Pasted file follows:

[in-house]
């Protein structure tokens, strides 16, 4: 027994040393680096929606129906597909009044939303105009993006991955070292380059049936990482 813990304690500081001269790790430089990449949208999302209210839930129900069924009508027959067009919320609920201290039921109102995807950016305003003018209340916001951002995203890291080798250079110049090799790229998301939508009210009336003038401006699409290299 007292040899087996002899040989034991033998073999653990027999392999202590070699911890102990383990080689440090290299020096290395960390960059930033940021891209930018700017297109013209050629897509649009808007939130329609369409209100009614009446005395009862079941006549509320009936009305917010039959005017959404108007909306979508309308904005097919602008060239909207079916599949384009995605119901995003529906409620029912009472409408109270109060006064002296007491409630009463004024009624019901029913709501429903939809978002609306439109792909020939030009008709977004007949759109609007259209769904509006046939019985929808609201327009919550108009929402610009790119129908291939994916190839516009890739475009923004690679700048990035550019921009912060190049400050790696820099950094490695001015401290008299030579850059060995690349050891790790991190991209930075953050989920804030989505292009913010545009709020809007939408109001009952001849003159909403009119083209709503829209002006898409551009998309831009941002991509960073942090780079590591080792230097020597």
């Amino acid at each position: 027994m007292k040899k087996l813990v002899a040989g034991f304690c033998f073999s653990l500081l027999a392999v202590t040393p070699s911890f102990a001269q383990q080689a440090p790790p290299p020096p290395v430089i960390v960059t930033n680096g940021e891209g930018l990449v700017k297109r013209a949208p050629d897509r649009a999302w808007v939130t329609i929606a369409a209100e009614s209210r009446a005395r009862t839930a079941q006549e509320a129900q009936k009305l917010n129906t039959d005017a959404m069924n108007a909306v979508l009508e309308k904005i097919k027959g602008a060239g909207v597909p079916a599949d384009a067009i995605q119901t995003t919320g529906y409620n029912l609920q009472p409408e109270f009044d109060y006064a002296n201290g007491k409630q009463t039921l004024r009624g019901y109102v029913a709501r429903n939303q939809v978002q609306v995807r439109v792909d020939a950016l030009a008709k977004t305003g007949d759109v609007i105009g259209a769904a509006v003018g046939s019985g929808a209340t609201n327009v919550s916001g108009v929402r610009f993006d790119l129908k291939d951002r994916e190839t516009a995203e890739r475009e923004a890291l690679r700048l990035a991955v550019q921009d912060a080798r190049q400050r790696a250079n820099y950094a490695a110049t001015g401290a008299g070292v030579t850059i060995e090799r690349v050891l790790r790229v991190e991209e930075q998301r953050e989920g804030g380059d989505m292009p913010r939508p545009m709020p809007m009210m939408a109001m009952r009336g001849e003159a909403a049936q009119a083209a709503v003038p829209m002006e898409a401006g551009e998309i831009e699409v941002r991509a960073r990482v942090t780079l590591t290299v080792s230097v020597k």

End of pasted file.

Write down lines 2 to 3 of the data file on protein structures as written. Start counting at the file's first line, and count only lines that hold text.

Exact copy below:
């Protein structure tokens, strides 16, 4: 027994040393680096929606129906597909009044939303105009993006991955070292380059049936990482 813990304690500081001269790790430089990449949208999302209210839930129900069924009508027959067009919320609920201290039921109102995807950016305003003018209340916001951002995203890291080798250079110049090799790229998301939508009210009336003038401006699409290299 007292040899087996002899040989034991033998073999653990027999392999202590070699911890102990383990080689440090290299020096290395960390960059930033940021891209930018700017297109013209050629897509649009808007939130329609369409209100009614009446005395009862079941006549509320009936009305917010039959005017959404108007909306979508309308904005097919602008060239909207079916599949384009995605119901995003529906409620029912009472409408109270109060006064002296007491409630009463004024009624019901029913709501429903939809978002609306439109792909020939030009008709977004007949759109609007259209769904509006046939019985929808609201327009919550108009929402610009790119129908291939994916190839516009890739475009923004690679700048990035550019921009912060190049400050790696820099950094490695001015401290008299030579850059060995690349050891790790991190991209930075953050989920804030989505292009913010545009709020809007939408109001009952001849003159909403009119083209709503829209002006898409551009998309831009941002991509960073942090780079590591080792230097020597």
């Amino acid at each position: 027994m007292k040899k087996l813990v002899a040989g034991f304690c033998f073999s653990l500081l027999a392999v202590t040393p070699s911890f102990a001269q383990q080689a440090p790790p290299p020096p290395v430089i960390v960059t930033n680096g940021e891209g930018l990449v700017k297109r013209a949208p050629d897509r649009a999302w808007v939130t329609i929606a369409a209100e009614s209210r009446a005395r009862t839930a079941q006549e509320a129900q009936k009305l917010n129906t039959d005017a959404m069924n108007a909306v979508l009508e309308k904005i097919k027959g602008a060239g909207v597909p079916a599949d384009a067009i995605q119901t995003t919320g529906y409620n029912l609920q009472p409408e109270f009044d109060y006064a002296n201290g007491k409630q009463t039921l004024r009624g019901y109102v029913a709501r429903n939303q939809v978002q609306v995807r439109v792909d020939a950016l030009a008709k977004t305003g007949d759109v609007i105009g259209a769904a509006v003018g046939s019985g929808a209340t609201n327009v919550s916001g108009v929402r610009f993006d790119l129908k291939d951002r994916e190839t516009a995203e890739r475009e923004a890291l690679r700048l990035a991955v550019q921009d912060a080798r190049q400050r790696a250079n820099y950094a490695a110049t001015g401290a008299g070292v030579t850059i060995e090799r690349v050891l790790r790229v991190e991209e930075q998301r953050e989920g804030g380059d989505m292009p913010r939508p545009m709020p809007m009210m939408a109001m009952r009336g001849e003159a909403a049936q009119a083209a709503v003038p829209m002006e898409a401006g551009e998309i831009e699409v941002r991509a960073r990482v942090t780079l590591t290299v080792s230097v020597k």